LONDON – Barely a week before Zimbabwe’s military ousted President Robert Mugabe in November 2017, its top commander visited Beijing. Exactly what he discussed with his People’s Liberation Army counterparts has never been disclosed. But the conclusion Gen. Constantino Chiwenga reached seemed clear — that the 93-year-old leader was losing his grip, and that the only way to save the broader regime was to get him out.
Now it has been the turn of Sudanese President Omar al-Bashir to be ousted by the military that had kept him in power for almost three decades. That followed a similar cycle of protest in Algeria earlier this year that also concluded with President Abdelaziz Bouteflika’s removal by an army he once led. Both countries are now entering a messy period of transition — but the lesson from similar events elsewhere would be that while the figure at the top might change, the military-dominated power structures beneath may prove much harder to shift from power.
The 2011 Arab Spring that toppled strongmen in Egypt, Tunisia, Libya and Yemen — and brought catastrophic war to Syria — largely bypassed Sudan and Algeria. But popular frustrations with the leadership in both countries have been simmering for years. Those earlier revolts demonstrated several possible outcomes — almost none particularly close to what the initial demonstrators hoped for. In Yemen and Libya, the removal of a dictator was followed by outright war and chaos — while Syria demonstrates just how much brutality and energy such regimes can exert to survive. In Egypt, a period of rule by the Muslim Brotherhood was followed by another military takeover.
The transition from one strongman to another suits not just those in charge but also the two nations that have since 2011 emerged as much more powerful supporters of autocratic systems — Russia and China. Events in Sudan, Zimbabwe and Syria in particular have shown both countries capable of subtly shaping events, even if they cannot outright control them.
Indeed, in some respects, perhaps amongst the most interesting lessons of these most recent coups is what they may tell us about future leadership change in Russia and China, the world’s two most powerful autocratic states.
Neither Chinese President Xi Jinping nor his Russian counterpart Vladimir Putin appears at any immediate risk — indeed, having eradicated rivals and pushed their personalities on their countries like no one since Mao or Stalin, they are arguably at the peak of their powers. But that, of course, could equally have once been said of Zimbabwe’s Mugabe, Sudan’s al-Bashir, Egypt’s President Hosni Mubarak and a host of other ultimately deposed leaders. Xi and Putin are aged 65 and 66, respectively, a decade younger than al-Bashir, and almost a quarter of a century more youthful than Mugabe when he was forced from power. The lesson for both, however, is that age and opposition will catch up with them eventually.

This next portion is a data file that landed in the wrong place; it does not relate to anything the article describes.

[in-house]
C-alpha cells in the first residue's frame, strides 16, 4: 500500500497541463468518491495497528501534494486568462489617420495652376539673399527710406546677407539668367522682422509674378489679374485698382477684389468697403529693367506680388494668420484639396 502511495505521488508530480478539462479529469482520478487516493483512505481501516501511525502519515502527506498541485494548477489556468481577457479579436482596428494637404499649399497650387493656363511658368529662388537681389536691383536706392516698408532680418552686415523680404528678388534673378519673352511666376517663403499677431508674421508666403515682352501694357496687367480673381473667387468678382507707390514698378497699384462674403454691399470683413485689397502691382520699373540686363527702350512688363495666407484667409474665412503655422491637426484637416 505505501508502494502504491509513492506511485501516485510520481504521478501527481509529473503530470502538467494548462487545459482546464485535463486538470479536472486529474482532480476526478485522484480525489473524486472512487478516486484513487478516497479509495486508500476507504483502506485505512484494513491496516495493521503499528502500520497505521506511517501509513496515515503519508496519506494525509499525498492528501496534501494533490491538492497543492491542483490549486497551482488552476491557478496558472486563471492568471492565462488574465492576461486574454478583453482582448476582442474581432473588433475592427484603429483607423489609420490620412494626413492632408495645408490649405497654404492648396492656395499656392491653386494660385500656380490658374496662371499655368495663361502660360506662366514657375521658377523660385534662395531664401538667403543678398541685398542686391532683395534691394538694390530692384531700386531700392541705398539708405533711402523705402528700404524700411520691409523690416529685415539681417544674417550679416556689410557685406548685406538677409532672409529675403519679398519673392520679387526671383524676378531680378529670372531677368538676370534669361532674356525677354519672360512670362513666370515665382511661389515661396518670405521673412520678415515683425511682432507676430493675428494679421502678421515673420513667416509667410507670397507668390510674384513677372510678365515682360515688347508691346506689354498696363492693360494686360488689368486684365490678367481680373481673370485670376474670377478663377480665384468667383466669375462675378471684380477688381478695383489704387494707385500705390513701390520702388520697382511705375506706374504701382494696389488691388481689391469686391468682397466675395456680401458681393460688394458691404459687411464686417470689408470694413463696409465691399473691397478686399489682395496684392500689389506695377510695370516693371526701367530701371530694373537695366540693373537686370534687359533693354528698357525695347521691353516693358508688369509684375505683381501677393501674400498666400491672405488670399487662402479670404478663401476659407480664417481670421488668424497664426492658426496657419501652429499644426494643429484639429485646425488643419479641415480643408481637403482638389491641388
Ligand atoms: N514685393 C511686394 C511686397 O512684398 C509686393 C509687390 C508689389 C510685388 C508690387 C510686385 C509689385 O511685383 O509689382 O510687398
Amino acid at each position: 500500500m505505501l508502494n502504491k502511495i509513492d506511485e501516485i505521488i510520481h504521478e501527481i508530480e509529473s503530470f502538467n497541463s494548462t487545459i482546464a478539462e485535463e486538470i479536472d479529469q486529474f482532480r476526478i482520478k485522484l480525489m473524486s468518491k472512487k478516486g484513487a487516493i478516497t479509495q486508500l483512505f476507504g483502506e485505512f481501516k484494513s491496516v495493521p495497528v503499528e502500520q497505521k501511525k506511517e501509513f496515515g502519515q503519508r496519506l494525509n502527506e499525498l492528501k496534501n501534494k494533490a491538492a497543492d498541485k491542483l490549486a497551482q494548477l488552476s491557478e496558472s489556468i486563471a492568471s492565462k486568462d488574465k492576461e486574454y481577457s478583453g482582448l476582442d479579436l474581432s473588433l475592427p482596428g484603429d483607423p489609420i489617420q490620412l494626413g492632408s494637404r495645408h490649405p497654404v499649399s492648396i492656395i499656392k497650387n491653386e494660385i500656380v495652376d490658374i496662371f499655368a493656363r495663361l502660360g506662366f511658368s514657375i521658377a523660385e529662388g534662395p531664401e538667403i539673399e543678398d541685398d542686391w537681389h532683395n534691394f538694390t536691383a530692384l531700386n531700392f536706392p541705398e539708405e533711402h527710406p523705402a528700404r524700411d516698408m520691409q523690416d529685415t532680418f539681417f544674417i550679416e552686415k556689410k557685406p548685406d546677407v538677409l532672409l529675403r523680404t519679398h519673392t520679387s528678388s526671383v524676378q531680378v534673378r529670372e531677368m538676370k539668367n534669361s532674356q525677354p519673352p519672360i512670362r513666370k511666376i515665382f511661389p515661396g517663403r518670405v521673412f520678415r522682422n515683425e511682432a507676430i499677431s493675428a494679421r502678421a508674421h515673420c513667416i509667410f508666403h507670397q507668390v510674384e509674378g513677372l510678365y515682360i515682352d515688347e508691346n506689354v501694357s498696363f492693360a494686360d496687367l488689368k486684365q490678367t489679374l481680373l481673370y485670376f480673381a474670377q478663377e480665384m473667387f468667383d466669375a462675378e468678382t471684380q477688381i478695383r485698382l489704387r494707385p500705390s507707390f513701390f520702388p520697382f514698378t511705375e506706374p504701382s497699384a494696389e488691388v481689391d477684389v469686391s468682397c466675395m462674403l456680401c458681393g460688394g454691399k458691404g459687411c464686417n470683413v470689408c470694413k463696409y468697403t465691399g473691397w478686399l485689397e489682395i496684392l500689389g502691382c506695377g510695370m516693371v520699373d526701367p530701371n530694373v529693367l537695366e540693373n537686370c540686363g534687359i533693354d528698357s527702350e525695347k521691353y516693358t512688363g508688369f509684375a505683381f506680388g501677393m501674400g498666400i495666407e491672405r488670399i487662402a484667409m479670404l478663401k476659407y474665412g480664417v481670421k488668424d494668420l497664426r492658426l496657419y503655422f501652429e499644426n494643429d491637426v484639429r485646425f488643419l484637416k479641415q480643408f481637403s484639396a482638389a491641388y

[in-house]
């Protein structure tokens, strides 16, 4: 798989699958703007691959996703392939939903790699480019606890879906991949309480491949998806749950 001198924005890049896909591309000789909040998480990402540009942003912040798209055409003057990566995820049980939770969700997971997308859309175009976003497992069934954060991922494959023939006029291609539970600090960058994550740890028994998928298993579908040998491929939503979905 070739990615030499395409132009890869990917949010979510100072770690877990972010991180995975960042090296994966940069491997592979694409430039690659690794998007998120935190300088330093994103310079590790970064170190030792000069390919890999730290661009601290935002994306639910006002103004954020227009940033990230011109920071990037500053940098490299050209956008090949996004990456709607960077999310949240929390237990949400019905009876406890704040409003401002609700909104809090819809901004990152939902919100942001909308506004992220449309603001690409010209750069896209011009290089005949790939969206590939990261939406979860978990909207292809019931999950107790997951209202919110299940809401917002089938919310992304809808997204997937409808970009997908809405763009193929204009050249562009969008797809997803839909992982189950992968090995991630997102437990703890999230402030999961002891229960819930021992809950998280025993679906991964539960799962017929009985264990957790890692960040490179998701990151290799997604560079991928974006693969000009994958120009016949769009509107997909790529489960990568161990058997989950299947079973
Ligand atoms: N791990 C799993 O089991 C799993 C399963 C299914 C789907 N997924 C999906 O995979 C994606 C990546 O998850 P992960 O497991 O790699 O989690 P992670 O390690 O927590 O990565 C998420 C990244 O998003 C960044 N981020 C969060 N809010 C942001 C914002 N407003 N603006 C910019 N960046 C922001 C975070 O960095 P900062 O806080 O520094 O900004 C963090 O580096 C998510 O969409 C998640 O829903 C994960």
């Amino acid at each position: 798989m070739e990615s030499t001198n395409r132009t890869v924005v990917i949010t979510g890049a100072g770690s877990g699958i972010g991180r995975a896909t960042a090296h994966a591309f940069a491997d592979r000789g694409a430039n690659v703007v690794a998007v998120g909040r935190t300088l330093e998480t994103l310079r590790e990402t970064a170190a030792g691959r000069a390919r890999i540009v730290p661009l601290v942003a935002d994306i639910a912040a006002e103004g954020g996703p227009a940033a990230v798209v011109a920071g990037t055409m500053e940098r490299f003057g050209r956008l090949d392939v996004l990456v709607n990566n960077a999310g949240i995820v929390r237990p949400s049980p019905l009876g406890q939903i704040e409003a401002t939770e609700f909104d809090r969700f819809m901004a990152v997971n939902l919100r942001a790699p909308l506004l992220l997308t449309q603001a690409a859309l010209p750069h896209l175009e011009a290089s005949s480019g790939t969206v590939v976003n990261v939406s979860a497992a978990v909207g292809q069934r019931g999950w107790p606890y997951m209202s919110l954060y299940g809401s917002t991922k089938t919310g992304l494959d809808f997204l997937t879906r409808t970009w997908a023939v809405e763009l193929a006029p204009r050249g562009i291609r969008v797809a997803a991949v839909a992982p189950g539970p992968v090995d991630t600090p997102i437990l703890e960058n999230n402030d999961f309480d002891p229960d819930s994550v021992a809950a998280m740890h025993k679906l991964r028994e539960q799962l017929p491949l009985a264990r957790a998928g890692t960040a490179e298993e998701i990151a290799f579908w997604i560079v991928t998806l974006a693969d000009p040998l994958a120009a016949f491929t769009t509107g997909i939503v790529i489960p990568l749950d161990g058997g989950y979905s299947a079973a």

Both Moscow and Beijing found the Arab Spring alarming, not least because of fears that Western-backed unrest might threaten them at home as well. Putin’s Syria intervention showed just how much effort Moscow was willing to make to shore up its allies and interests, demonstrated once again with more limited support in Venezuela. China, meanwhile, has continued to bolster its ties to often corrupt and autocratic regimes in sub-Saharan Africa and beyond, including the provision of surveillance technology seen as an attempt to export the kind of authoritarianism increasingly seen in mainland China.
What events in Zimbabwe showed particularly graphically, however, was the limits of that support to any individual. While Putin’s support for Syria has been very much based around keeping Bashar Assad in power, the Chinese state appears to be signaling that it sees its relationships much more with institutions and systems than with individuals.
That’s somewhat ironic, given the increasing personalization of Xi’s rule in China. Still, the fall of al-Bashir has given even Chinese government newspapers the opportunity to publicly discuss the challenges of succession planning in an autocracy. A column in China’s state-run Global Times newspaper described the recent coups as symptomatic of the “collective dilemma” of countries in Asia, Africa and Latin America.
Perhaps unsurprisingly, the column criticized Western efforts to export democracy, saying it had simply led to instability, conflict, communalism and secession. The writer in particular blamed the internationally backed breakaway of South Sudan, which took oil revenue from the government in Khartoum, for helping produce the current crisis. But it offered little in the way of alternative models to replace and refresh failing or simply aging leaders.
Part of managing that process, of course, may be simply offering a way out. While Mubarak, al-Bashir and others have often found themselves imprisoned, their eventual fate can be rather more comfortable. Mugabe, for example, has clearly maintained his expensive medical privileges — he is currently reported to be undergoing treatment in Singapore, something out of reach for almost all his compatriots.
One model might be that offered to former Russian President Boris Yeltsin, whose departure from office and replacement with Putin were widely rumored to have come with safeguards for his personal welfare. While ousted leaders have often faced the loss of much of their wealth, they remain relatively comfortable.
Where this leaves wider populations with clear demands for change is a very different matter. Ousting an aging leader, with or without the support of the military, clearly acts as something of a safety valve. But if it is seen to have changed nothing at all, it may simply be storing up trouble for the future.
Reuters columnist Peter Apps is a writer on international affairs, globalization, conflict and other issues.